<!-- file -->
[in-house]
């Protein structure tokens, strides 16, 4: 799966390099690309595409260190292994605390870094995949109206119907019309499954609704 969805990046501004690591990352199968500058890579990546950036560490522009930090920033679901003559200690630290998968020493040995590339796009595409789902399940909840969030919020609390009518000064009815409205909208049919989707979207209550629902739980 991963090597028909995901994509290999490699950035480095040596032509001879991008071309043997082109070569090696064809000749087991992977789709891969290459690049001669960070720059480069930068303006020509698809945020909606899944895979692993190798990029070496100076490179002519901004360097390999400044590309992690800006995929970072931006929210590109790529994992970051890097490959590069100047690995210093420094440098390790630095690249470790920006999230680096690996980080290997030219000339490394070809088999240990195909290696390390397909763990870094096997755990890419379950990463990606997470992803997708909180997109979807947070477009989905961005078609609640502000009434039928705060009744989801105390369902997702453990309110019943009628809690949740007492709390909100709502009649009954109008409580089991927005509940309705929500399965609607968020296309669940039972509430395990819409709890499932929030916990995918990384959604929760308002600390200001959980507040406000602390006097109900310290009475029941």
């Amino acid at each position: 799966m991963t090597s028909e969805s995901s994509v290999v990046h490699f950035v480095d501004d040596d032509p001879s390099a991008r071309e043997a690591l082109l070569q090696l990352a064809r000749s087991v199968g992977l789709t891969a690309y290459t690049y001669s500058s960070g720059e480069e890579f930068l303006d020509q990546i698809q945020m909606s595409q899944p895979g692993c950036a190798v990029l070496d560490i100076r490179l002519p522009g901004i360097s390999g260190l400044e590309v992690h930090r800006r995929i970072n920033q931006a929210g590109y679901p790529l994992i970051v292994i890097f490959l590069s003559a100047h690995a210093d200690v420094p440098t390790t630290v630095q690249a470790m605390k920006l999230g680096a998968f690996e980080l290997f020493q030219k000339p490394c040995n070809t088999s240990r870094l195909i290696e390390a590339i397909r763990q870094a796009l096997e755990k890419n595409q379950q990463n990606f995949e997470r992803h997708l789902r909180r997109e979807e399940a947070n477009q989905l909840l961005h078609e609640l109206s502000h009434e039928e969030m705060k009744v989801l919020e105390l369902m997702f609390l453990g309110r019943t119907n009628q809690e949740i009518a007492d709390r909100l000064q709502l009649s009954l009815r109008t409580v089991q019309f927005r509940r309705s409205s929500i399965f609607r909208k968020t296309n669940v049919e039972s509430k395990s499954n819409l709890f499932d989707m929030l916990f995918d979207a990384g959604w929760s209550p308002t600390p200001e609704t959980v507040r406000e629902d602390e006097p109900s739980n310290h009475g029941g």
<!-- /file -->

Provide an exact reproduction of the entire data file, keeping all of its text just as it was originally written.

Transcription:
[in-house]
């Protein structure tokens, strides 16, 4: 799966390099690309595409260190292994605390870094995949109206119907019309499954609704 969805990046501004690591990352199968500058890579990546950036560490522009930090920033679901003559200690630290998968020493040995590339796009595409789902399940909840969030919020609390009518000064009815409205909208049919989707979207209550629902739980 991963090597028909995901994509290999490699950035480095040596032509001879991008071309043997082109070569090696064809000749087991992977789709891969290459690049001669960070720059480069930068303006020509698809945020909606899944895979692993190798990029070496100076490179002519901004360097390999400044590309992690800006995929970072931006929210590109790529994992970051890097490959590069100047690995210093420094440098390790630095690249470790920006999230680096690996980080290997030219000339490394070809088999240990195909290696390390397909763990870094096997755990890419379950990463990606997470992803997708909180997109979807947070477009989905961005078609609640502000009434039928705060009744989801105390369902997702453990309110019943009628809690949740007492709390909100709502009649009954109008409580089991927005509940309705929500399965609607968020296309669940039972509430395990819409709890499932929030916990995918990384959604929760308002600390200001959980507040406000602390006097109900310290009475029941």
């Amino acid at each position: 799966m991963t090597s028909e969805s995901s994509v290999v990046h490699f950035v480095d501004d040596d032509p001879s390099a991008r071309e043997a690591l082109l070569q090696l990352a064809r000749s087991v199968g992977l789709t891969a690309y290459t690049y001669s500058s960070g720059e480069e890579f930068l303006d020509q990546i698809q945020m909606s595409q899944p895979g692993c950036a190798v990029l070496d560490i100076r490179l002519p522009g901004i360097s390999g260190l400044e590309v992690h930090r800006r995929i970072n920033q931006a929210g590109y679901p790529l994992i970051v292994i890097f490959l590069s003559a100047h690995a210093d200690v420094p440098t390790t630290v630095q690249a470790m605390k920006l999230g680096a998968f690996e980080l290997f020493q030219k000339p490394c040995n070809t088999s240990r870094l195909i290696e390390a590339i397909r763990q870094a796009l096997e755990k890419n595409q379950q990463n990606f995949e997470r992803h997708l789902r909180r997109e979807e399940a947070n477009q989905l909840l961005h078609e609640l109206s502000h009434e039928e969030m705060k009744v989801l919020e105390l369902m997702f609390l453990g309110r019943t119907n009628q809690e949740i009518a007492d709390r909100l000064q709502l009649s009954l009815r109008t409580v089991q019309f927005r509940r309705s409205s929500i399965f609607r909208k968020t296309n669940v049919e039972s509430k395990s499954n819409l709890f499932d989707m929030l916990f995918d979207a990384g959604w929760s209550p308002t600390p200001e609704t959980v507040r406000e629902d602390e006097p109900s739980n310290h009475g029941g």